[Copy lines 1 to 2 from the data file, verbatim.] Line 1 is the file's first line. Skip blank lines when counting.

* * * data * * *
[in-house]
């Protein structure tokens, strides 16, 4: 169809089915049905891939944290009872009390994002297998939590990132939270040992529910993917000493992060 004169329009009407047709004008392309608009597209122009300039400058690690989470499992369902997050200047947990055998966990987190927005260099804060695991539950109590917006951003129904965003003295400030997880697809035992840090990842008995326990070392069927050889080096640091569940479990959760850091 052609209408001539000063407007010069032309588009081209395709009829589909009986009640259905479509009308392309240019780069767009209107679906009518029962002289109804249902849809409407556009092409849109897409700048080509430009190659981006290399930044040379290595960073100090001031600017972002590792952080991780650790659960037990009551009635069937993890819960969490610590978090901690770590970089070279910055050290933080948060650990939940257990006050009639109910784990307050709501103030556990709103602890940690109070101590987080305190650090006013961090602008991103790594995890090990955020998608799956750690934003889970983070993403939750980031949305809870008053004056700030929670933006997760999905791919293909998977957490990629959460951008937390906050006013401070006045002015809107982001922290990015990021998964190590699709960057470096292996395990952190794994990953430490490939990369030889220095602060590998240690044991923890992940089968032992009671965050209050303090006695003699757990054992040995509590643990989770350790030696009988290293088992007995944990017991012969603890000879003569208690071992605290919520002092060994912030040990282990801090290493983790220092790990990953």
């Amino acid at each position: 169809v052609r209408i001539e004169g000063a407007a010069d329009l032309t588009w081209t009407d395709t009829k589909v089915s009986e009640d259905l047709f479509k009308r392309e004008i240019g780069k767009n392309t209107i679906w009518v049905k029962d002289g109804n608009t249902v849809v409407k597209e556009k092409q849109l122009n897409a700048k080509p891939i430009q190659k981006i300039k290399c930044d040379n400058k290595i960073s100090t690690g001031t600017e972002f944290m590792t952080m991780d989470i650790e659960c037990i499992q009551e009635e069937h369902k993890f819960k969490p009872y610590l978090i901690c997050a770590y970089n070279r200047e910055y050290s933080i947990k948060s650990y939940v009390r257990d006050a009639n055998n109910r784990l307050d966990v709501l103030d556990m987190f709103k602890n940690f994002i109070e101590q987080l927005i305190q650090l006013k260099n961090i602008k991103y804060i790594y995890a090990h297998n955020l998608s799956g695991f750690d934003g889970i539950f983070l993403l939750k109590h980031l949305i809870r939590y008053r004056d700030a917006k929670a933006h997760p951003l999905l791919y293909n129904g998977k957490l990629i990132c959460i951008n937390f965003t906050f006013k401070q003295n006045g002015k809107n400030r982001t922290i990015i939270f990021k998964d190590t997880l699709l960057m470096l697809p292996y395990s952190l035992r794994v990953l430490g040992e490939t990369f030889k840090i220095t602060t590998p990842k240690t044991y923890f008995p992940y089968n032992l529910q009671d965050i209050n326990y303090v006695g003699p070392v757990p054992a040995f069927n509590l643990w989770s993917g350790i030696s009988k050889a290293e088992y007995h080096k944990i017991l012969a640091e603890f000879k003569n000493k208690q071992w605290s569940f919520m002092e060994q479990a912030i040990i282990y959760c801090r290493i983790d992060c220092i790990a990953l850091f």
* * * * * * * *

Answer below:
[in-house]
């Protein structure tokens, strides 16, 4: 169809089915049905891939944290009872009390994002297998939590990132939270040992529910993917000493992060 004169329009009407047709004008392309608009597209122009300039400058690690989470499992369902997050200047947990055998966990987190927005260099804060695991539950109590917006951003129904965003003295400030997880697809035992840090990842008995326990070392069927050889080096640091569940479990959760850091 052609209408001539000063407007010069032309588009081209395709009829589909009986009640259905479509009308392309240019780069767009209107679906009518029962002289109804249902849809409407556009092409849109897409700048080509430009190659981006290399930044040379290595960073100090001031600017972002590792952080991780650790659960037990009551009635069937993890819960969490610590978090901690770590970089070279910055050290933080948060650990939940257990006050009639109910784990307050709501103030556990709103602890940690109070101590987080305190650090006013961090602008991103790594995890090990955020998608799956750690934003889970983070993403939750980031949305809870008053004056700030929670933006997760999905791919293909998977957490990629959460951008937390906050006013401070006045002015809107982001922290990015990021998964190590699709960057470096292996395990952190794994990953430490490939990369030889220095602060590998240690044991923890992940089968032992009671965050209050303090006695003699757990054992040995509590643990989770350790030696009988290293088992007995944990017991012969603890000879003569208690071992605290919520002092060994912030040990282990801090290493983790220092790990990953």